Since launching five years ago in August 2013 as a simple website with a tutorial video and step by step instructions for one man’s personal to-do list system, the Bullet Journal gained a cult following and has grown into something resembling a full-on lifestyle brand. Blogs and tutorials about the Bullet Journal proliferate and a Bullet Journal book entitled The Bullet Journal Method, “about much more than organizing your notes and to-do lists. It’s about… “intentional living”’, is currently available for pre-order.
The Bullet Journal technique, in its original form, essentially amps up the power of the old-fashioned to-do list while doing away with the pre-made structure and unnecessary features of regular day planners. Starter instructions are widely available, but essentially the Bullet Journal uses different logs to track events, deadlines and tasks over periods of time and different symbols to indicate the type of note (task, event, note) and its status (completed, scheduled, migrated to another log.)
The intention of the Bullet Journal technique is that it is flexible and customizable. Users can develop their own modules and logs for different projects and aspects of their lives, or even eschew the simple list format in favour of increasingly elaborate, stylized and even decorated layouts. Despite its minimalist origins, the Bullet Journal has spawned countless blogs and social media accounts dedicated to showing off elaborate, colour-coded, washi-taped spread and #bujoinspiration.
Five years after its launch, the “BuJo” remains popular, but how does it hold up as a basic organizational tool for busy people with multiple projects and tasks on the go? I used a Bullet Journal for eight months, filling two notebooks, before receiving a traditional 2018 day planner as a gift that I couldn’t bear to let go to waste. Having now used that standard day planner for about six months, I can see pros and cons to the Bullet Journal method.
Minimalism and flexibility – The system’s basis in simple to-do lists organized by symbol minimizes clutter on the page and does away with unnecessary features. That same minimalism lets you build in layouts, modules and logs as and where you need them. If, like me, you have a very specific Moleskin planner that you buy every year because other planners’ layouts are just wrong, then the ability to design and customize your own daily, weekly and monthly layouts is the big appeal of the Bullet Journal.
Efficiency – The Bullet Journal grows and shrinks with your current projects. If you have a very busy day or week, there’s room for that. If you have a quiet month, you won’t be left with blank pages. If you need an entire module dedicated to a specific project, you can build one in and then stop adding it when the project finishes.
Everything in One Place – My favourite thing about the Bullet Journal, aside from the flexible layouts, was that I could design recurring modules for different aspects of my life. Every month I would make a monthly log for events and tasks and a workout log for tracking health and fitness, followed by my weekly logs and interspersed with daily logs and even old-fashioned freeform journaling as a needed. This let me keep track of different aspects of my life in a compartmentalized way, but alongside each other, rather than jumping from notebook to day planner to an app.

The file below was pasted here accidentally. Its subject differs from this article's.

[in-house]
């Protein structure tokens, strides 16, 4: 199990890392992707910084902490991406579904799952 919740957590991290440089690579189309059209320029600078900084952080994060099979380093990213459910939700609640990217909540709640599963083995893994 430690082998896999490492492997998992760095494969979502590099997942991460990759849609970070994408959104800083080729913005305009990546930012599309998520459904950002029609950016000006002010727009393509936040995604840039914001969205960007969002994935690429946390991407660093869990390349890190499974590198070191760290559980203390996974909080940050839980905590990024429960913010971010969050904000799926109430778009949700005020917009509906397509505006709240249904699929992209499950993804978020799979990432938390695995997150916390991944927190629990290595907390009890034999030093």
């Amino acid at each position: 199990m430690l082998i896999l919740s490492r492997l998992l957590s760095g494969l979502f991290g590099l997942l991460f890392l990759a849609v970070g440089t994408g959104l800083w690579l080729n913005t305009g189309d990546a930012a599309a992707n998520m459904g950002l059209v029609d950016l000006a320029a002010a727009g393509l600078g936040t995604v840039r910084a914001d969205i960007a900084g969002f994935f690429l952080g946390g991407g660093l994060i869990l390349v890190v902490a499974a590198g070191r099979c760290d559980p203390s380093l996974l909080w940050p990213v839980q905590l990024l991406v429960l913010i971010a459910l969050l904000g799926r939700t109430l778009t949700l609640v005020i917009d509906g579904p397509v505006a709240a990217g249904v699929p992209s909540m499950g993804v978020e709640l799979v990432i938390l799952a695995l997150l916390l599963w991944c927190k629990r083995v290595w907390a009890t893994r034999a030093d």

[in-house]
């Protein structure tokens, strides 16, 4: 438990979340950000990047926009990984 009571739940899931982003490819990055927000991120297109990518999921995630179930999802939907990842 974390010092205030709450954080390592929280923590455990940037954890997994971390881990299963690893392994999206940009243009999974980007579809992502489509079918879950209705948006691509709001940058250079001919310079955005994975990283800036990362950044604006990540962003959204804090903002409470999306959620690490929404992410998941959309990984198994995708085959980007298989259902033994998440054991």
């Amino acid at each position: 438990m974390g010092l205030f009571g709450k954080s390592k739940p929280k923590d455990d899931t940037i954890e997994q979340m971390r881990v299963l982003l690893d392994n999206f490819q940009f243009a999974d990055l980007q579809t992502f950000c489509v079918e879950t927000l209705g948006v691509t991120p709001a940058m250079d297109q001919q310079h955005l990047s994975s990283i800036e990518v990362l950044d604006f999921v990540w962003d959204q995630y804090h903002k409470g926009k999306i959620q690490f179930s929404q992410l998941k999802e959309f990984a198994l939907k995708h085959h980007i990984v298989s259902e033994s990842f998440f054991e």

Time Consuming – Bullet Journaling is supposed to be quick, easy and simple, but the appeal of customization and the impulse to track and log everything can take over at the expense of productivity and the time management you were intending to achieve by starting a Bullet Journal to start with! Of course, if you consider Bullet Journaling to be a hobby, craft or ritual, then this time-consuming quality is just part of its pleasure.
Lifestyle Brand – The cult-following, lifestyle guru feel that the original Bullet Journal website (now brand) and the media surrounding it have taken on might be off putting for people who just want some organization tips, not an entire “practice”.
A Planner for Organized People – My experience with the Bullet Journal system is that it is good people who enjoy the process of organization and time management and are probably good at it to start with. Using the Bullet Journal as a planner to track deadlines and future events takes a degree of organization and commitment that a regular, pre-structured planner simply doesn’t. That said, the creator of the Bullet Journal, Ryder Caroll, says that the Bullet Journal grew out of techniques that he developed to cope with a learning disability that made focusing difficult. He needed a way to capture ideas and information very quickly during short bursts of focus. I am a big planner and organizer, so I built a lot of structure into my Bullet Journal. A less structured approach, based more on Ryder’s “Rapid Logging” technique, for example, might serve other ways of thinking much better.
I very much enjoyed using a Bullet Journal. Setting up my weekly lay out on Sunday night became a ritual that helped me feel grounded and in control. As my life gets busier I can see that my traditional planner is more efficient is seems to work quite well, but I continue to keep a dotted-grid notebook with me alongside that planner to notes, project planning and long-term to-do lists. In 2019 I will probably return to the Bullet Journal, but perhaps in a simplified form.
Elisabeth Hill is an Edmonton-based writer and researcher who currently works as a Curatorial Assistant at the Art Gallery of Alberta.